Saturday, May 14, 2016

A TCM Viewer's Guide for the Week of May 16, 2016


Double Indemnity (1944), starring Fred MacMurray and Barbara Stanwyck, is one of the old Hollywood classics airing on TCM this week.

This week, TCM is airing great movies from stars like Maureen O'Sullivan, Robert Ryan, and Cary Grant.  Plus, they are featuring films about costume designer Jean Louis and mountain men. So, without further ado, let's jump right in to this week's offerings. Just a note: the highlighted text has links to full length articles.

I'll go in-depth a little further down in the article, but first here's a quick rundown.

Birthday tributes: Maureen O'Sullivan on Tuesday.

Sunday Prime Time: A double feature of films that were restored by The Museum of Modern Art.

Silent Sunday Nights: Desert Nights (1929) at 12:15 a.m. This action-adventure movie stars John Gilbert as an heroic diamond-mine manager who gets caught up in a desert storm.

TCM Imports: Director Rainer Werner Fassbinder's dark comedy Lola (1981) at 2:00 a.m. Sunday night/Monday morning.

Best Day to DVR: Saturday prime time, which features four intriguing films noir about insurance scams.

This is a great week for . . .: Western fans. There's an evening of mountain men films on Wednesday and some of Robert Ryan's best Westerns on Friday afternoon.

Monday, May 16

Judy Holliday with her Oscar for Born Yesterday (1950). That's Gloria Swanson next to her.
Daytime Theme: Movies from costume designer Jean Louis. He was one of the premier designers in old Hollywood, known for making Marlene Dietrich's stage wear and for designing for his wife Loretta Young. Louis designed for Doris Day in Send Me No Flowers (1964) at 10:15 a.m., Judy Holliday in Born Yesterday (1950) at 4:15 p.m., and Rita Hayworth in The Lady From Shanghai (1948) at 6:15 p.m.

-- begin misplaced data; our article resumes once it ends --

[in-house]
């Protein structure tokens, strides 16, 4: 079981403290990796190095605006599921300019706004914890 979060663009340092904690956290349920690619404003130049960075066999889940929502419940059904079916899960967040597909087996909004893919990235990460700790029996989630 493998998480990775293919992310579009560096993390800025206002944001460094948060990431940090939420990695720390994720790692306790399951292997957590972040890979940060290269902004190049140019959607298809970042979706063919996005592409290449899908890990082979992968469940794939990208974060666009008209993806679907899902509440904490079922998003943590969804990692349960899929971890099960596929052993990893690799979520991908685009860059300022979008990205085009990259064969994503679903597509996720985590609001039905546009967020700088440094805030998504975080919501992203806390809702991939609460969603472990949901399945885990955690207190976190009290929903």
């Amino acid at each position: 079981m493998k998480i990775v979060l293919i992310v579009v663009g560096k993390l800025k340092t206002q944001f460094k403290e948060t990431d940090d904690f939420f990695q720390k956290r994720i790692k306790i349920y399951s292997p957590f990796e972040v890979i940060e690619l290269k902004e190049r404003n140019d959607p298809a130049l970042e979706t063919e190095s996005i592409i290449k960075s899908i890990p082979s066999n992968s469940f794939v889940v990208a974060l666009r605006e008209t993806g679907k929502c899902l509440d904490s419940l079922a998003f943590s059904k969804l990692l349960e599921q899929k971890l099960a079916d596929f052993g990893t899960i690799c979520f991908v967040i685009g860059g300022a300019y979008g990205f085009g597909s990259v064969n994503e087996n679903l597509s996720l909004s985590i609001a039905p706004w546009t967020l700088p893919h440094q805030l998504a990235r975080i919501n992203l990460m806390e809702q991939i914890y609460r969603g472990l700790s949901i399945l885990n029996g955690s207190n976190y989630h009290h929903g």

Primetime theme: Movies in the form of short stories. In O. Henry's Full House (1952) at 8 p.m., several directors, including Howard Hawks and Jean Negulesco, collaborated with stars like Marilyn Monroe, Charles Laughton, and Anne Baxter to bring the famous author's works to the silver screen. Four of author W. Somerset Maugham's best short stories are presented in Quartet (1948) at 10:15 p.m.
 Late Night Pick:  Vincent Price heads up the cast in the horror anthology Twice-Told Tales (1963) at 12:30 a,m,, which is based on the works of 19th century author Nathaniel Hawthorne.

Tuesday, May 17

Maureen O'Sullivan
 Daytime Theme: A birthday tribute to Maureen O'Sullivan who was born May 17, 1911, in Boyle, Ireland. She is probably best known today as the mother of actress Mia Farrow, but she began her film career in 1930 when she was cast in a 20th Century Fox movie that was being filmed in Dublin. In 1932, she signed a contract with MGM, where producer Irving Thalberg personally selected her for the pivotal role of Jane Parker in the studio's Tarzan series starring Johnny Weissmuller --Tarzan Escapes (1936) is on at 2:45 p.m. O'Sullivan also played supporting parts in several MGM productions like the Marie Dressler-Wallace Beery comedy, Tugboat Annie (1933) at 9:15 a.m., and in the all-star adaptation of Pride and Prejudice (1940) at 5:45 p.m.
Primetime Lineup: TCM host Robert Osborne's picks. Osborne's selection for May are two World War II dramas starring John Garfield. First up is Air Force (1943) at 8 p.m., which stars Garfield as the rebellious gunner in a bomber crew followed by The Fallen Sparrow (1943) at 10:15 p.m., which features Garfield as a Spanish Civil War veteran who was brutally tortured by the Nazis for information about a priceless keepsake.
Late Night Pick: Bette Davis won her first Academy Award for playing a neurotic alcoholic actress in Dangerous (1935) at midnight.

Wednesday, May 18

Humphrey Bogart and Lauren Bacall in Dark Passage (1947).